Despite announcing that Patch Tuesday would cease to be back in May, on Tuesday Microsoft proved that some old traditions are hard to kill, releasing as it did 4 critical bug fixes in one go that could affect Windows 10.
While there were a slew of fixes across all of Microsoft’s OS’s, (There generally always is, it’s nothing new.) some were targeted directly at their shiny new 2 week old Windows 10. Directly in the firing line was Edge, Microsoft’s much vaunted new web browser.
Among other vulnerabilities that could impact Windows 10, was a patch Tuesday fix for 32 bit Internet Explorer, parts of Microsoft’s graphic components relating to OpenType fonts, and one for MS Office.
Although it is still early days for Windows 10, its release has so far considered to be very successful from a security point of view. The most often cited problem with the new OS has been related to an endless reboot issue for some users when attempting to install updates. That issue has been addressed, and should no longer be a concern for anyone.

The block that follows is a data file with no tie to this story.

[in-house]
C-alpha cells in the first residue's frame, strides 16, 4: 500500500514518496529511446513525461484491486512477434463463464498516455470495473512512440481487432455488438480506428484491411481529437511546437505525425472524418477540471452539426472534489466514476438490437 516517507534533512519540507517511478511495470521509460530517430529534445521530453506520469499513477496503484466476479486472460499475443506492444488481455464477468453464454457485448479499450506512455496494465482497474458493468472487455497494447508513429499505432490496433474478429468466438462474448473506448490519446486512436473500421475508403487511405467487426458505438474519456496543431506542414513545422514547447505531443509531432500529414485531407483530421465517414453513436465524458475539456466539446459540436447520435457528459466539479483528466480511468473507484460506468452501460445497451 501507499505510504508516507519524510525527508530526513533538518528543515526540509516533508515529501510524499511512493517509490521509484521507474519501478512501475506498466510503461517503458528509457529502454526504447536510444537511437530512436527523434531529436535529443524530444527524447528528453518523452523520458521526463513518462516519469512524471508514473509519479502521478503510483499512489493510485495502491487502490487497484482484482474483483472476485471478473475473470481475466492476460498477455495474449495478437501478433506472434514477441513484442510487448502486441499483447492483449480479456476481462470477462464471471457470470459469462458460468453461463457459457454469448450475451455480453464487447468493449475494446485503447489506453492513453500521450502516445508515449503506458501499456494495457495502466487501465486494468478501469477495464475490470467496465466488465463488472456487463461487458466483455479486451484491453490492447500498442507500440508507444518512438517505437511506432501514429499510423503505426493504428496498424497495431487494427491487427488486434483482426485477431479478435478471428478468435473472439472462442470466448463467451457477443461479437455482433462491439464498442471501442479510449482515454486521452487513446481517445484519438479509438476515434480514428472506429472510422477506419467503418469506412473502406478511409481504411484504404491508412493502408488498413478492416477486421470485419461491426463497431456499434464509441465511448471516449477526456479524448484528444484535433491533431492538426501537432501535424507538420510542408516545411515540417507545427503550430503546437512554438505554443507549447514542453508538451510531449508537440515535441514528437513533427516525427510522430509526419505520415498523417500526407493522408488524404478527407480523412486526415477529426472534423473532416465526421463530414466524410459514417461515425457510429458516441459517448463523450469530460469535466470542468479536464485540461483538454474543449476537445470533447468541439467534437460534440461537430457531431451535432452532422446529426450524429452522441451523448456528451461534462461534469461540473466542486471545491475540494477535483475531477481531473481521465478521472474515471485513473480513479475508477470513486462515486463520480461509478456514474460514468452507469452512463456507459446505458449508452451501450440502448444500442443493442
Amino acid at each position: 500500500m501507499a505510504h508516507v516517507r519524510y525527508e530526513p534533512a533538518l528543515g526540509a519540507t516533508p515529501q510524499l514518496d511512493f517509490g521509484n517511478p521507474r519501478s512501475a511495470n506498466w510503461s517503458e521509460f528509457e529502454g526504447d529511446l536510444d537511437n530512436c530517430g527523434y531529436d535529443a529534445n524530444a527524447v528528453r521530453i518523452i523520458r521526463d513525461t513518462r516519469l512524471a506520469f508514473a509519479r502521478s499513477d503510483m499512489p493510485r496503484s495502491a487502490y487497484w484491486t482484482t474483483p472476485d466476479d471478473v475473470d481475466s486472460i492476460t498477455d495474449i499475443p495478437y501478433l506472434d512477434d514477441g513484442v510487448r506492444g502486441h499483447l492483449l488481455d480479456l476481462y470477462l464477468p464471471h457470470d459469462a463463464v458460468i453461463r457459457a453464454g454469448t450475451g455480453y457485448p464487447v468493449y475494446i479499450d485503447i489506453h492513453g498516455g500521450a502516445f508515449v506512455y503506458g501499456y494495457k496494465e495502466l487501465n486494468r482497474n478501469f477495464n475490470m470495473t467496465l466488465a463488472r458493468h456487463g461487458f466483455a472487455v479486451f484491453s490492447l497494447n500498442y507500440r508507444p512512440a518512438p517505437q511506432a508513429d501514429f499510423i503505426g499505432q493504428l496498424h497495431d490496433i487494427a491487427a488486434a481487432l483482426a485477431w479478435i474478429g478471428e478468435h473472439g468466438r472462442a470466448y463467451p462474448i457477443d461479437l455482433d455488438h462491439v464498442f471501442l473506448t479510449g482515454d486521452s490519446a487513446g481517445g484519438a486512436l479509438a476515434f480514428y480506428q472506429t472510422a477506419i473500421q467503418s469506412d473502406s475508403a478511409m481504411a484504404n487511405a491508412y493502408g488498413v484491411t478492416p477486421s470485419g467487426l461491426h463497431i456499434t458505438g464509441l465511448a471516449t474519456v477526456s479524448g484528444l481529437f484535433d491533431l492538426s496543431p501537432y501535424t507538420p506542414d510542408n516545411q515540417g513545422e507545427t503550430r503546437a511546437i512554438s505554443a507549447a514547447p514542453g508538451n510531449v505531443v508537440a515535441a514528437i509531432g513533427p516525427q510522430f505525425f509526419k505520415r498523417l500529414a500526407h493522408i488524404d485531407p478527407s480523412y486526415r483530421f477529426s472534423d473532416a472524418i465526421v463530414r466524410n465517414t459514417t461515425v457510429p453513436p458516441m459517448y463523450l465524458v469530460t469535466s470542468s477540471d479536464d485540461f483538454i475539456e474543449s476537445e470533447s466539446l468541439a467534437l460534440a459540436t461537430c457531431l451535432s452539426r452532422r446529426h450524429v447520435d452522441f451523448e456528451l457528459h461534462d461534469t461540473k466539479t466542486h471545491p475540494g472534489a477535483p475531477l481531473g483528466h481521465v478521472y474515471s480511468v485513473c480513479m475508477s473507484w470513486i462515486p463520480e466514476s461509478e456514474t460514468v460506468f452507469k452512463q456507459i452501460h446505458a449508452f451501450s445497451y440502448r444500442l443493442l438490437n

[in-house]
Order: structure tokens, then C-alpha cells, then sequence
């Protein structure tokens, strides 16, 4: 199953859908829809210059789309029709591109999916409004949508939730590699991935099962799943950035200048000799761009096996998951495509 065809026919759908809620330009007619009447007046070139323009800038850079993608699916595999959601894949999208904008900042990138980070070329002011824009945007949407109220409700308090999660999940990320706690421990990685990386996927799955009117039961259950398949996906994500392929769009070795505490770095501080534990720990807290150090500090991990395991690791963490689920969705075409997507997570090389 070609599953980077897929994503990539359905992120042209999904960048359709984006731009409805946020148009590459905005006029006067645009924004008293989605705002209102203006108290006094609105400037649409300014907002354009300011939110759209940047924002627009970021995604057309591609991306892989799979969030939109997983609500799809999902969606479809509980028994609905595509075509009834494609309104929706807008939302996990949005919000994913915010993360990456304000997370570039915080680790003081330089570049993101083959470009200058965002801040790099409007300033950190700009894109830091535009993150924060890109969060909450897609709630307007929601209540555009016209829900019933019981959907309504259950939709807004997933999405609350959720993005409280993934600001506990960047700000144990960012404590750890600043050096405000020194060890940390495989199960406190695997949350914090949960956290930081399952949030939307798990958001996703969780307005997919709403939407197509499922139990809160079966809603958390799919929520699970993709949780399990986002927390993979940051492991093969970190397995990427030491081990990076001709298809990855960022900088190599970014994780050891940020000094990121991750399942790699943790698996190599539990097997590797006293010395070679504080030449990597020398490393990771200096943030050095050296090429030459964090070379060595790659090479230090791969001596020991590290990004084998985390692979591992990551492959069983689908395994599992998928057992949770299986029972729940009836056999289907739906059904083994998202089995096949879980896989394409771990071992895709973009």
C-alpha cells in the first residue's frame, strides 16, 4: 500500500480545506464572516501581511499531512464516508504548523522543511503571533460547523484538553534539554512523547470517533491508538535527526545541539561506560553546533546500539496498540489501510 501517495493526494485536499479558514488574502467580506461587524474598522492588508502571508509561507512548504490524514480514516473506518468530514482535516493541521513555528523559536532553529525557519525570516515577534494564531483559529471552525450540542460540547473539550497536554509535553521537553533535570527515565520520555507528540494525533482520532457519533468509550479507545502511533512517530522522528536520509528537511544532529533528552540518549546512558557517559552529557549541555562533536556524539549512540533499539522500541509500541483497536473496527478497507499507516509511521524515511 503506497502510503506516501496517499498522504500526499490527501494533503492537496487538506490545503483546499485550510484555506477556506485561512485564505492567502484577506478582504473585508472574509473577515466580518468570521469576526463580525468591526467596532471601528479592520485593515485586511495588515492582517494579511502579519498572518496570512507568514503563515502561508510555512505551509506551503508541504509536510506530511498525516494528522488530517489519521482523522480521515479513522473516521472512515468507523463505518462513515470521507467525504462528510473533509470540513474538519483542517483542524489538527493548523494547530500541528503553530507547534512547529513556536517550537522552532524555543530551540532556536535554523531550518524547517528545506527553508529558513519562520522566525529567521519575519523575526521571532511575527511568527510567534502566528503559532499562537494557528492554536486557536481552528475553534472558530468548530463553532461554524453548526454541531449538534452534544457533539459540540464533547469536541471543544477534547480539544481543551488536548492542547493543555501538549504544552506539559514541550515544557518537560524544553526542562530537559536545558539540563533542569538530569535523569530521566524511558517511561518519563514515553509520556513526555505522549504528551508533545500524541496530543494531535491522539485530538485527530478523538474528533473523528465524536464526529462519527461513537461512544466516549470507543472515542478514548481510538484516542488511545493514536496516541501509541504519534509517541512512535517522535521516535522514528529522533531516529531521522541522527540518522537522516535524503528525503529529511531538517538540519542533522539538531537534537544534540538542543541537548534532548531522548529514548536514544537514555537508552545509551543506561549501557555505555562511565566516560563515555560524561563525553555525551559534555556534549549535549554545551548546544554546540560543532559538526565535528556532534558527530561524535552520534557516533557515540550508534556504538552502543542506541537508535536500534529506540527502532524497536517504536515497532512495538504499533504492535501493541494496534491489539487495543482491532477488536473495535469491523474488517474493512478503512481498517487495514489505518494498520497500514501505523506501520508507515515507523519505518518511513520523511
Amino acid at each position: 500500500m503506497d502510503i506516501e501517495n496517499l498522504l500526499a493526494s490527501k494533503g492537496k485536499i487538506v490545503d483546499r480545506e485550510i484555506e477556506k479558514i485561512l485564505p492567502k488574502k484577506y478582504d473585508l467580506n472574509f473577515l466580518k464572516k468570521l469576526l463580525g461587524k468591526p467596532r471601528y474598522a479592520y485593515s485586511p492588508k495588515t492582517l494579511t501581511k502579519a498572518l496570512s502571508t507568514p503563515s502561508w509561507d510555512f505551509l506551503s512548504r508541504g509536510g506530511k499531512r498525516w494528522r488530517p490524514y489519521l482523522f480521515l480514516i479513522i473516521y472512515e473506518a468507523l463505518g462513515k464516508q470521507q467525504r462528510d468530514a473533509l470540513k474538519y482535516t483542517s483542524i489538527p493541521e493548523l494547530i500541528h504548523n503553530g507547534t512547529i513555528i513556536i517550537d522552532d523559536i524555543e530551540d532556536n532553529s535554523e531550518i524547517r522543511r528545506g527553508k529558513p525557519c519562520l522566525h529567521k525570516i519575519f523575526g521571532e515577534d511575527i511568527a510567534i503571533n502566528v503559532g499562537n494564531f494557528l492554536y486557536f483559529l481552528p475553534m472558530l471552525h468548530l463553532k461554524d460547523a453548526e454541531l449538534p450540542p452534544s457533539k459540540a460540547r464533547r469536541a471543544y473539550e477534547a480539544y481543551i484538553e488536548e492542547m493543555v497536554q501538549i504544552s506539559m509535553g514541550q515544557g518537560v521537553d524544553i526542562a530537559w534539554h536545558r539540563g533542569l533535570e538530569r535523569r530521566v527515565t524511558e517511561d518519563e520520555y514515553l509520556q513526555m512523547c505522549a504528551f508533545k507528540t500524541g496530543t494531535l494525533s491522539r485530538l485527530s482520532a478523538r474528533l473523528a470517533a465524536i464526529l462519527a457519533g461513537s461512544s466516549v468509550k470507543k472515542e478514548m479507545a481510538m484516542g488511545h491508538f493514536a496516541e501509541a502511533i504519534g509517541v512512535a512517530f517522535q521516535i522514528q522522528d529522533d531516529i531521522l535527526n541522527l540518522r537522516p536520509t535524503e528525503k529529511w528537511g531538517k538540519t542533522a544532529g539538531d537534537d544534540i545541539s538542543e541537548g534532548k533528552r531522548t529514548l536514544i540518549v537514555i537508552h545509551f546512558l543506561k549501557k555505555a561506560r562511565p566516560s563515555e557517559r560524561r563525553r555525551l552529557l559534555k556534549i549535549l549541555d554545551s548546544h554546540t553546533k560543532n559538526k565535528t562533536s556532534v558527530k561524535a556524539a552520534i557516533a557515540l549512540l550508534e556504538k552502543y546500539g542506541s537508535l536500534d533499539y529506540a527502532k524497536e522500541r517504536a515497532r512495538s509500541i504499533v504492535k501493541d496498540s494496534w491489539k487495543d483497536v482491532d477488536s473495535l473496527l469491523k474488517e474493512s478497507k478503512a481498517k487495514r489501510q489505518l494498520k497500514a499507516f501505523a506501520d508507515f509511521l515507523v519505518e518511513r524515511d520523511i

Has anything else changed?
The biggest change for Patch Tuesday seems to be that security ‘bulletins’ are no longer listed individually. In the old days of last month, updates were released individually. As such, if one particular update was an issue, users could opt not to install it. This is no longer available under Windows 10.
This makes sense for Microsoft who claim that Windows 10 will be the ‘last’ version of Windows, as they slowly move toward standardizing their OS’s into one platform: Essentially, all further Windows releases will just be called ‘Windows.’
The question is though whether Patch Tuesday is here to stay, or is it only back for this month? And does this mean that Microsoft have rowed backward from their earlier promises to patch and update as necessary, or will the tech world continue to wait for Patch Tuesday every month for updates?